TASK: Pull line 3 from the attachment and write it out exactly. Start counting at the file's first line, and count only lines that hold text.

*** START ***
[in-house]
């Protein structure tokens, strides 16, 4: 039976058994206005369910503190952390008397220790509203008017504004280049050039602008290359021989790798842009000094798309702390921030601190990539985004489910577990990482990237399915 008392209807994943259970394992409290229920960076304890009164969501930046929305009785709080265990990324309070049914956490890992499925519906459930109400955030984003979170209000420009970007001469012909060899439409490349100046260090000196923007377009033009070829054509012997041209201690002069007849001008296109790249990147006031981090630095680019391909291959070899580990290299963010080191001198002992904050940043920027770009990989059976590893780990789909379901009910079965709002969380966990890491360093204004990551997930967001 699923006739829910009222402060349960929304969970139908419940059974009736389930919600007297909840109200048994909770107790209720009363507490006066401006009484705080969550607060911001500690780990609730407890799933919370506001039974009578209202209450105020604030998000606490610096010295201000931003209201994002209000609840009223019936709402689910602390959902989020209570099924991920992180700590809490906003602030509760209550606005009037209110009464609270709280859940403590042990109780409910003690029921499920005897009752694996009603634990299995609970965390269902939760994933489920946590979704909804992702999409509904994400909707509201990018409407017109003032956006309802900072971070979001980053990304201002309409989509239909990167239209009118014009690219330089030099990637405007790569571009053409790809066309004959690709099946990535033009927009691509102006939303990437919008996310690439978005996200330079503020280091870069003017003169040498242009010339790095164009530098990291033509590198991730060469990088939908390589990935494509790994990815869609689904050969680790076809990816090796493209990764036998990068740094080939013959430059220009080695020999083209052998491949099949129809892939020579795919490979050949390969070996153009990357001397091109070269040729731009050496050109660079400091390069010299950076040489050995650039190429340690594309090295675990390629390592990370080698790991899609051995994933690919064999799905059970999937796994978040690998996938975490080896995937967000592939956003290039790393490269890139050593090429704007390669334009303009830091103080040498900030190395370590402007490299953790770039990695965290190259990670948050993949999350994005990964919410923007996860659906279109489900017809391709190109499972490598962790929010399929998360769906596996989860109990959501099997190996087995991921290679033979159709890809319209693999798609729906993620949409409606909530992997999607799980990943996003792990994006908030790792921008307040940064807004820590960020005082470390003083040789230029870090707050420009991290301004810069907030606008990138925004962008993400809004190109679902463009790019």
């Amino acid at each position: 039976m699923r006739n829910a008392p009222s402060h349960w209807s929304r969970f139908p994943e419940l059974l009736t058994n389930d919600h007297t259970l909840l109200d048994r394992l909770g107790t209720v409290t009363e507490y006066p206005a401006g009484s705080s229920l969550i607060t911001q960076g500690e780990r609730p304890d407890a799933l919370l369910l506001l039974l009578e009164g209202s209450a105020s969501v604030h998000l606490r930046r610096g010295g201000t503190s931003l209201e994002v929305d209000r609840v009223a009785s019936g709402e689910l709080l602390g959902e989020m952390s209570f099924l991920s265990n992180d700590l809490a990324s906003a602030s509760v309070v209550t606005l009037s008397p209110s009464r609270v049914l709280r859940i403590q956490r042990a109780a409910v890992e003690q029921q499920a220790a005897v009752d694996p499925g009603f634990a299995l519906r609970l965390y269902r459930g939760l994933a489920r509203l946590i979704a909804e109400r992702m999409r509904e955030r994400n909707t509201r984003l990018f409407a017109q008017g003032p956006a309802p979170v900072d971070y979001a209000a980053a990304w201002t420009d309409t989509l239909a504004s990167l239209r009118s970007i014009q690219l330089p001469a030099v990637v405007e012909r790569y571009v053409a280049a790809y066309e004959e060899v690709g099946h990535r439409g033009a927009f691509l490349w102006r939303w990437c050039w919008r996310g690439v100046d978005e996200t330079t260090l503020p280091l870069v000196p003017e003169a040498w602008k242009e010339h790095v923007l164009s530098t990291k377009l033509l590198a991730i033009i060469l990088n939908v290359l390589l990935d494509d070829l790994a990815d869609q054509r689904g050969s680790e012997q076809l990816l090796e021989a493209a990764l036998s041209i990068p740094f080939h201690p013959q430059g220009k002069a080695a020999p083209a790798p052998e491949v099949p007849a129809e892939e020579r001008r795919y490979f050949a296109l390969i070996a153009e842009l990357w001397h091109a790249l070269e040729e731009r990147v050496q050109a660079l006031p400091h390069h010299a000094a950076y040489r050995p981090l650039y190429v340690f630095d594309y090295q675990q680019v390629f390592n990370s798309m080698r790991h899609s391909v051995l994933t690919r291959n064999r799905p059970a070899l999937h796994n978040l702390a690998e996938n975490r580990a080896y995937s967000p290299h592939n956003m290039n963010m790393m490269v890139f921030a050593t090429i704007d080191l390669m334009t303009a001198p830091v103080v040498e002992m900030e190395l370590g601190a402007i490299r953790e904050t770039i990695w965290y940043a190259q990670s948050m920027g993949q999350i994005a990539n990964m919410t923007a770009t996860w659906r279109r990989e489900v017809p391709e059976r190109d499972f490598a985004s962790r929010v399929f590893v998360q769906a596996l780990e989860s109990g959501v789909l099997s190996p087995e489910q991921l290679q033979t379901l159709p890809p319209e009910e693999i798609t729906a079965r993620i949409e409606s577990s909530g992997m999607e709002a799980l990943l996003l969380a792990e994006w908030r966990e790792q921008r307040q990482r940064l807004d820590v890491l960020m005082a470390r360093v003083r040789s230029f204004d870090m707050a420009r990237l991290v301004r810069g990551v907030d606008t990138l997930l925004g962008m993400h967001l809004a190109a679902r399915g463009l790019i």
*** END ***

């Amino acid at each position: 039976m699923r006739n829910a008392p009222s402060h349960w209807s929304r969970f139908p994943e419940l059974l009736t058994n389930d919600h007297t259970l909840l109200d048994r394992l909770g107790t209720v409290t009363e507490y006066p206005a401006g009484s705080s229920l969550i607060t911001q960076g500690e780990r609730p304890d407890a799933l919370l369910l506001l039974l009578e009164g209202s209450a105020s969501v604030h998000l606490r930046r610096g010295g201000t503190s931003l209201e994002v929305d209000r609840v009223a009785s019936g709402e689910l709080l602390g959902e989020m952390s209570f099924l991920s265990n992180d700590l809490a990324s906003a602030s509760v309070v209550t606005l009037s008397p209110s009464r609270v049914l709280r859940i403590q956490r042990a109780a409910v890992e003690q029921q499920a220790a005897v009752d694996p499925g009603f634990a299995l519906r609970l965390y269902r459930g939760l994933a489920r509203l946590i979704a909804e109400r992702m999409r509904e955030r994400n909707t509201r984003l990018f409407a017109q008017g003032p956006a309802p979170v900072d971070y979001a209000a980053a990304w201002t420009d309409t989509l239909a504004s990167l239209r009118s970007i014009q690219l330089p001469a030099v990637v405007e012909r790569y571009v053409a280049a790809y066309e004959e060899v690709g099946h990535r439409g033009a927009f691509l490349w102006r939303w990437c050039w919008r996310g690439v100046d978005e996200t330079t260090l503020p280091l870069v000196p003017e003169a040498w602008k242009e010339h790095v923007l164009s530098t990291k377009l033509l590198a991730i033009i060469l990088n939908v290359l390589l990935d494509d070829l790994a990815d869609q054509r689904g050969s680790e012997q076809l990816l090796e021989a493209a990764l036998s041209i990068p740094f080939h201690p013959q430059g220009k002069a080695a020999p083209a790798p052998e491949v099949p007849a129809e892939e020579r001008r795919y490979f050949a296109l390969i070996a153009e842009l990357w001397h091109a790249l070269e040729e731009r990147v050496q050109a660079l006031p400091h390069h010299a000094a950076y040489r050995p981090l650039y190429v340690f630095d594309y090295q675990q680019v390629f390592n990370s798309m080698r790991h899609s391909v051995l994933t690919r291959n064999r799905p059970a070899l999937h796994n978040l702390a690998e996938n975490r580990a080896y995937s967000p290299h592939n956003m290039n963010m790393m490269v890139f921030a050593t090429i704007d080191l390669m334009t303009a001198p830091v103080v040498e002992m900030e190395l370590g601190a402007i490299r953790e904050t770039i990695w965290y940043a190259q990670s948050m920027g993949q999350i994005a990539n990964m919410t923007a770009t996860w659906r279109r990989e489900v017809p391709e059976r190109d499972f490598a985004s962790r929010v399929f590893v998360q769906a596996l780990e989860s109990g959501v789909l099997s190996p087995e489910q991921l290679q033979t379901l159709p890809p319209e009910e693999i798609t729906a079965r993620i949409e409606s577990s909530g992997m999607e709002a799980l990943l996003l969380a792990e994006w908030r966990e790792q921008r307040q990482r940064l807004d820590v890491l960020m005082a470390r360093v003083r040789s230029f204004d870090m707050a420009r990237l991290v301004r810069g990551v907030d606008t990138l997930l925004g962008m993400h967001l809004a190109a679902r399915g463009l790019i």